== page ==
Training centres and WSN help Kenora Forest Products create a majority Aboriginal workforce
by Penny Ratushniak, Health and Safety Specialist
In early 2016, northern Ontario business Kenora Forest Products (KFP) re-started the local sawmill, and by year end, had added a second shift in the planer and sawmill to meet production capacity. Much of their staffing success is due to an innovative community partnership with local Aboriginal organizations and provincial health and safety association Workplace Safety North (WSN).
As part of the mill restart negotiations, the Kenora, business made a commitment to hire Aboriginal workers and surpassed its original target of a 30 per cent Aboriginal workforce to more than 50 per cent. According to the Kenora Daily Miner and News, there are approximately 110 unionized and non-unionized positions at the mill, with additional indirect jobs created in woodlands operations.
Reaching out to community partners
At the early stages of hiring, KFP managers realized they had many positions to fill and understood that many of the new workers would have little to no sawmill experience. They were also committed to ensure local Aboriginal people shared in the economic benefits of the reopening.
A decision was made to work with community partners to help ensure their workforce had proper pre-employment training to prepare workers for sawmill positions. Community partners included Seven Generations Education Institute, Ozhibii’igewigamig Employment and Training Centre, Shooniyaa Wa-Biitong, Ne-Chee Friendship Centre, and WSN.
Ozhibii’igewigamig Employment and Training Centre recruits workers
Based out of Kenora, the Ozhibii’igewigamig Employment and Training Centre (a partnership between Shooniyaa Wa-Biitong and Ne-Chee Friendship Centre) was skillfully involved in the planning phase and recruitment. The organization works to create new partnerships with industry to help build strong community workforces. They worked with KFP managers to understand the employee skillsets needed.
From there, the organization recruited individuals, coached and prepared the candidates for job readiness by working on resume writing, interview skills, job expectations and the required personal safety equipment for selected training candidates. Shooniyaa Wa-Biitong and Ne-Chee Friendship Centre also helped by providing some funding for the pre-employment training as well as travel assistance where required.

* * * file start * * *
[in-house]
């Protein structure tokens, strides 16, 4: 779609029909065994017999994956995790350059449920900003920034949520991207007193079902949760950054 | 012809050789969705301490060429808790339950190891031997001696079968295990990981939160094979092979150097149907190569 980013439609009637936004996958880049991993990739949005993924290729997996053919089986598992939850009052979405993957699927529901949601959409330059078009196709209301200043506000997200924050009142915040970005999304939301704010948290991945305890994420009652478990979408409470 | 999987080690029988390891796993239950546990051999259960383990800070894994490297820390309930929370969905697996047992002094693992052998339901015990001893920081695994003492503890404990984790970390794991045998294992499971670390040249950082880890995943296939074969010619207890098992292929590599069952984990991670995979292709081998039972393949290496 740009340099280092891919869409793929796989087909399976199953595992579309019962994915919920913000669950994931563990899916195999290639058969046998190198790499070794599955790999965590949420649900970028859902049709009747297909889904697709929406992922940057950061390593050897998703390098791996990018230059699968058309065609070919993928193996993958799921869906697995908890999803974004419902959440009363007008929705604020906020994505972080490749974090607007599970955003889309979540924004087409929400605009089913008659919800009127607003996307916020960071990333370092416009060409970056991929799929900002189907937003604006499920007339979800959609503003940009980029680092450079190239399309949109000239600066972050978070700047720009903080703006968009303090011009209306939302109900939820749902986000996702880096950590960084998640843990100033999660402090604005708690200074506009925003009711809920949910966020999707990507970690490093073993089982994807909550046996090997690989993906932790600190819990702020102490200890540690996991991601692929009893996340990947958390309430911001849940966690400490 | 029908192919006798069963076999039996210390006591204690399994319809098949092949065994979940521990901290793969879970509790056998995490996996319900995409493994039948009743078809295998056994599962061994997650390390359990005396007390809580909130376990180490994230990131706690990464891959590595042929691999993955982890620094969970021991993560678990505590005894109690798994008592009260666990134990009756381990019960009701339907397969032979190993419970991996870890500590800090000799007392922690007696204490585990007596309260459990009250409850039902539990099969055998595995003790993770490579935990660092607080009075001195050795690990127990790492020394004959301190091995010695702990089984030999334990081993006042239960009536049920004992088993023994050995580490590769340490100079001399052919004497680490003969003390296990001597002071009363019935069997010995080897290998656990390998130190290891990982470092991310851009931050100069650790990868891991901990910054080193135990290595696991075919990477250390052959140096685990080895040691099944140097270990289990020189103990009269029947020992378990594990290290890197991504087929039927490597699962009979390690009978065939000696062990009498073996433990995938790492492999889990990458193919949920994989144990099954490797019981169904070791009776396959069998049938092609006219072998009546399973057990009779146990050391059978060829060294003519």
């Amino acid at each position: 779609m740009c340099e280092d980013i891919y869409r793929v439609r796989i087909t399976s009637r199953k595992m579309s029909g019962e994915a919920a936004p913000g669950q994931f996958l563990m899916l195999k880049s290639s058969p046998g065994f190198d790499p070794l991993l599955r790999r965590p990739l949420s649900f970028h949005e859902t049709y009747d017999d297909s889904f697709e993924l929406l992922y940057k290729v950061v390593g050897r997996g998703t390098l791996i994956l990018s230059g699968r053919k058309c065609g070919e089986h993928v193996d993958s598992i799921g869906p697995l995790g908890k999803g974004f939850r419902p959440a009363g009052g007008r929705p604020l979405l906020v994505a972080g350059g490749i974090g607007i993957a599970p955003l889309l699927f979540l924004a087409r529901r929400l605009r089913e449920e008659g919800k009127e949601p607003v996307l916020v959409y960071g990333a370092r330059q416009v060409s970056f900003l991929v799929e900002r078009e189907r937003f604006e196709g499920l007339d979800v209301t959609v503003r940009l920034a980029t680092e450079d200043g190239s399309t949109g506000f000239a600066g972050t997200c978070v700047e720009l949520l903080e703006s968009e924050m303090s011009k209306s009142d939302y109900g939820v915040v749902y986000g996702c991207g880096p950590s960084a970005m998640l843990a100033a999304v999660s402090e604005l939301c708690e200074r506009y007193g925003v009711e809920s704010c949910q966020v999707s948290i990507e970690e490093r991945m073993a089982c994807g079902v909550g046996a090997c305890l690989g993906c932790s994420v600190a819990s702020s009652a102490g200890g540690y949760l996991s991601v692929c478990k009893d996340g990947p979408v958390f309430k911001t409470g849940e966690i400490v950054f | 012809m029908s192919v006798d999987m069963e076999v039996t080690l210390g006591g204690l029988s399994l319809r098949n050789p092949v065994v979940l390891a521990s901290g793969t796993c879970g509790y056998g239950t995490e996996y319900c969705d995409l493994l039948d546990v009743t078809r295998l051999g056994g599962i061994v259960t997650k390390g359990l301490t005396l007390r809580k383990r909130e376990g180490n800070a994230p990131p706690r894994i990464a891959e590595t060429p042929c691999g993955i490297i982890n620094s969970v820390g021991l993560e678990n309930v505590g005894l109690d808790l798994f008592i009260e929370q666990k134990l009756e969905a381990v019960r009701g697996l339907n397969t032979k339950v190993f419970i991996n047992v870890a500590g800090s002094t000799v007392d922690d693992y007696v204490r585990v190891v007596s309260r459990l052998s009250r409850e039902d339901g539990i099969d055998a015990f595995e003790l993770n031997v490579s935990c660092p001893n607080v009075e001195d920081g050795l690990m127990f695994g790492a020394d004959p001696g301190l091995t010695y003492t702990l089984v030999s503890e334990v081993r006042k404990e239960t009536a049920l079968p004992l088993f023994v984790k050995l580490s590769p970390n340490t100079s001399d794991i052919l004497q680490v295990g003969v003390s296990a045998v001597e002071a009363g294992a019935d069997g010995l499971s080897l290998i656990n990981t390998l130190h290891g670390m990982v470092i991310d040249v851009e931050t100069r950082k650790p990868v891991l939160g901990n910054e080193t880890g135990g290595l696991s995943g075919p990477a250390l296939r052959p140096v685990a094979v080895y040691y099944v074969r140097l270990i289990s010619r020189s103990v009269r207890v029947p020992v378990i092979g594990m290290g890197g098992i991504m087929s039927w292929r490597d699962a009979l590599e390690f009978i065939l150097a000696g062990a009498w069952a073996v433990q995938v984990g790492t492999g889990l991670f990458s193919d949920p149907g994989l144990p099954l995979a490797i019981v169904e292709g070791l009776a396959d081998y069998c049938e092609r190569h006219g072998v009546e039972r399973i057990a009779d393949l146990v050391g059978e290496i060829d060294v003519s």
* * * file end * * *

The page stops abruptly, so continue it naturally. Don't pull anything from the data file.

WSN assesses needs and provides health and safety training courses
Workplace Safety North and KFP managers worked together to select appropriate health and safety training courses to prepare workers for the sawmill environment. The courses included Occupational Health and Safety training, Lockout Awareness, Safe Use of Machinery, Ergonomics, and Violence and Harassment Prevention. Additionally, the new provincial standard for Working at Heights Safety Training was provided for all trainees.
Seven Generations Education Institute organizes training logistics
Seven Generations Education Institute was involved in organizing the logistics around training dates, classroom locations, and lunches prepared by their culinary students. They also provided training on cultural awareness and communication expectations in the workplace. The awareness workshop helps people better understand the local Anishinaabe culture. Getting to know and understand people’s different cultures helps build a workforce that works together as a team.
This local employer was extremely successful by “thinking outside the box” versus traditional “do-it-yourself,” and by collaborating with a variety of community partners. A leader in working with community partners, KFP is a subsidiary of Manitoba-based Prendiville Industries, a resource-based company that manufactures a wide range of wood products for the building, mining and construction industries.
For more information, contact email@example.com.Based in Dryden, ON, Penny Ratushniak is a Health and Safety Specialist at Workplace Safety North. Penny is a Registered Professional Forester with over 20 years of forestry experience. She has a forestry degree from Lakehead University and a Bachelor of Education from Queens University, and Seven Generations Aboriginal learning.